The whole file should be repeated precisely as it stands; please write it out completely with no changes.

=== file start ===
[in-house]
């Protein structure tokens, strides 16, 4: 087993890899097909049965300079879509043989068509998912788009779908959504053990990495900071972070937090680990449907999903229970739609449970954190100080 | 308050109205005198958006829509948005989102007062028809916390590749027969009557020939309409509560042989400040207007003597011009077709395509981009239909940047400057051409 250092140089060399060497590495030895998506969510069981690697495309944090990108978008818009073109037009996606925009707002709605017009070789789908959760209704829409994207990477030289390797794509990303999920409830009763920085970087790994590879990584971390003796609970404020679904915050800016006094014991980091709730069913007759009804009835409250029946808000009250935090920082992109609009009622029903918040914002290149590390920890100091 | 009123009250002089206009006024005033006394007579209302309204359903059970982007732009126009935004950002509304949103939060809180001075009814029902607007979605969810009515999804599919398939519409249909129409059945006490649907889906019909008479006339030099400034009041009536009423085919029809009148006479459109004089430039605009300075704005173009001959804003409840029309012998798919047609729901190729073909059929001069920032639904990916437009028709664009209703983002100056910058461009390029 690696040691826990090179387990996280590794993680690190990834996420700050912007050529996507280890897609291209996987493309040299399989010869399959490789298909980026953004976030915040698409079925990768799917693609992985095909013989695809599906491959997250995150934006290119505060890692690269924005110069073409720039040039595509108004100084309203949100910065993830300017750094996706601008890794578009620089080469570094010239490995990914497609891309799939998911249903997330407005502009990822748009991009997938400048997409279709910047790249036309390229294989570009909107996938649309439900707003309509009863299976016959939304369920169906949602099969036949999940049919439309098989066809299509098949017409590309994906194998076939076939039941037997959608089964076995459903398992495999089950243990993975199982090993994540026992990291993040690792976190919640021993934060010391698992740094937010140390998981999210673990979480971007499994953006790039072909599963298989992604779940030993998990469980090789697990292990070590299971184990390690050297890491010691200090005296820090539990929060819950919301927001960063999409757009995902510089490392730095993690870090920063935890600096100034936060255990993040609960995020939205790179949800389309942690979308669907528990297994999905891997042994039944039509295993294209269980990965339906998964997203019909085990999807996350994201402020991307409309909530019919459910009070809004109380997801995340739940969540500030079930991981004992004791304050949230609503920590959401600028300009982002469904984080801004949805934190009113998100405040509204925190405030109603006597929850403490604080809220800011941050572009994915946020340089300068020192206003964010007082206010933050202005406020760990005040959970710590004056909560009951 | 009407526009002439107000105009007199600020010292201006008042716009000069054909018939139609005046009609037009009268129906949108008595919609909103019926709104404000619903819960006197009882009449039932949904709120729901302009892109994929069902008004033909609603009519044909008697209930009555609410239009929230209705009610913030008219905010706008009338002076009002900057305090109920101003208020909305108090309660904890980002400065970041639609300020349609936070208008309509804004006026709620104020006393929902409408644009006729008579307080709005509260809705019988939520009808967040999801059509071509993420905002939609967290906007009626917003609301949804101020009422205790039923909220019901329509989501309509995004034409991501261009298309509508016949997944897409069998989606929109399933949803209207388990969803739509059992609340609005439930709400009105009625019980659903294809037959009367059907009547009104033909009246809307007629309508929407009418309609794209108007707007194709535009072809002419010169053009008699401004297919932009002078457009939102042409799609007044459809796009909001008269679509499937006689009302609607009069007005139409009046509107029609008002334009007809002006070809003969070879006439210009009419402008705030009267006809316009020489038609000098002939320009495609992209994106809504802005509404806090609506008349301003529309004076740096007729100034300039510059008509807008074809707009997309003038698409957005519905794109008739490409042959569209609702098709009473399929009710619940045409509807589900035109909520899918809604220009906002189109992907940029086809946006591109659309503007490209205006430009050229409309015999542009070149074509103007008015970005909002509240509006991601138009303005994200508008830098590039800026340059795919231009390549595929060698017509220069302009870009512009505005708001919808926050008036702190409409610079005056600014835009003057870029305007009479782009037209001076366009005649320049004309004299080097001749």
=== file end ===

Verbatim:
[in-house]
């Protein structure tokens, strides 16, 4: 087993890899097909049965300079879509043989068509998912788009779908959504053990990495900071972070937090680990449907999903229970739609449970954190100080 | 308050109205005198958006829509948005989102007062028809916390590749027969009557020939309409509560042989400040207007003597011009077709395509981009239909940047400057051409 250092140089060399060497590495030895998506969510069981690697495309944090990108978008818009073109037009996606925009707002709605017009070789789908959760209704829409994207990477030289390797794509990303999920409830009763920085970087790994590879990584971390003796609970404020679904915050800016006094014991980091709730069913007759009804009835409250029946808000009250935090920082992109609009009622029903918040914002290149590390920890100091 | 009123009250002089206009006024005033006394007579209302309204359903059970982007732009126009935004950002509304949103939060809180001075009814029902607007979605969810009515999804599919398939519409249909129409059945006490649907889906019909008479006339030099400034009041009536009423085919029809009148006479459109004089430039605009300075704005173009001959804003409840029309012998798919047609729901190729073909059929001069920032639904990916437009028709664009209703983002100056910058461009390029 690696040691826990090179387990996280590794993680690190990834996420700050912007050529996507280890897609291209996987493309040299399989010869399959490789298909980026953004976030915040698409079925990768799917693609992985095909013989695809599906491959997250995150934006290119505060890692690269924005110069073409720039040039595509108004100084309203949100910065993830300017750094996706601008890794578009620089080469570094010239490995990914497609891309799939998911249903997330407005502009990822748009991009997938400048997409279709910047790249036309390229294989570009909107996938649309439900707003309509009863299976016959939304369920169906949602099969036949999940049919439309098989066809299509098949017409590309994906194998076939076939039941037997959608089964076995459903398992495999089950243990993975199982090993994540026992990291993040690792976190919640021993934060010391698992740094937010140390998981999210673990979480971007499994953006790039072909599963298989992604779940030993998990469980090789697990292990070590299971184990390690050297890491010691200090005296820090539990929060819950919301927001960063999409757009995902510089490392730095993690870090920063935890600096100034936060255990993040609960995020939205790179949800389309942690979308669907528990297994999905891997042994039944039509295993294209269980990965339906998964997203019909085990999807996350994201402020991307409309909530019919459910009070809004109380997801995340739940969540500030079930991981004992004791304050949230609503920590959401600028300009982002469904984080801004949805934190009113998100405040509204925190405030109603006597929850403490604080809220800011941050572009994915946020340089300068020192206003964010007082206010933050202005406020760990005040959970710590004056909560009951 | 009407526009002439107000105009007199600020010292201006008042716009000069054909018939139609005046009609037009009268129906949108008595919609909103019926709104404000619903819960006197009882009449039932949904709120729901302009892109994929069902008004033909609603009519044909008697209930009555609410239009929230209705009610913030008219905010706008009338002076009002900057305090109920101003208020909305108090309660904890980002400065970041639609300020349609936070208008309509804004006026709620104020006393929902409408644009006729008579307080709005509260809705019988939520009808967040999801059509071509993420905002939609967290906007009626917003609301949804101020009422205790039923909220019901329509989501309509995004034409991501261009298309509508016949997944897409069998989606929109399933949803209207388990969803739509059992609340609005439930709400009105009625019980659903294809037959009367059907009547009104033909009246809307007629309508929407009418309609794209108007707007194709535009072809002419010169053009008699401004297919932009002078457009939102042409799609007044459809796009909001008269679509499937006689009302609607009069007005139409009046509107029609008002334009007809002006070809003969070879006439210009009419402008705030009267006809316009020489038609000098002939320009495609992209994106809504802005509404806090609506008349301003529309004076740096007729100034300039510059008509807008074809707009997309003038698409957005519905794109008739490409042959569209609702098709009473399929009710619940045409509807589900035109909520899918809604220009906002189109992907940029086809946006591109659309503007490209205006430009050229409309015999542009070149074509103007008015970005909002509240509006991601138009303005994200508008830098590039800026340059795919231009390549595929060698017509220069302009870009512009505005708001919808926050008036702190409409610079005056600014835009003057870029305007009479782009037209001076366009005649320049004309004299080097001749």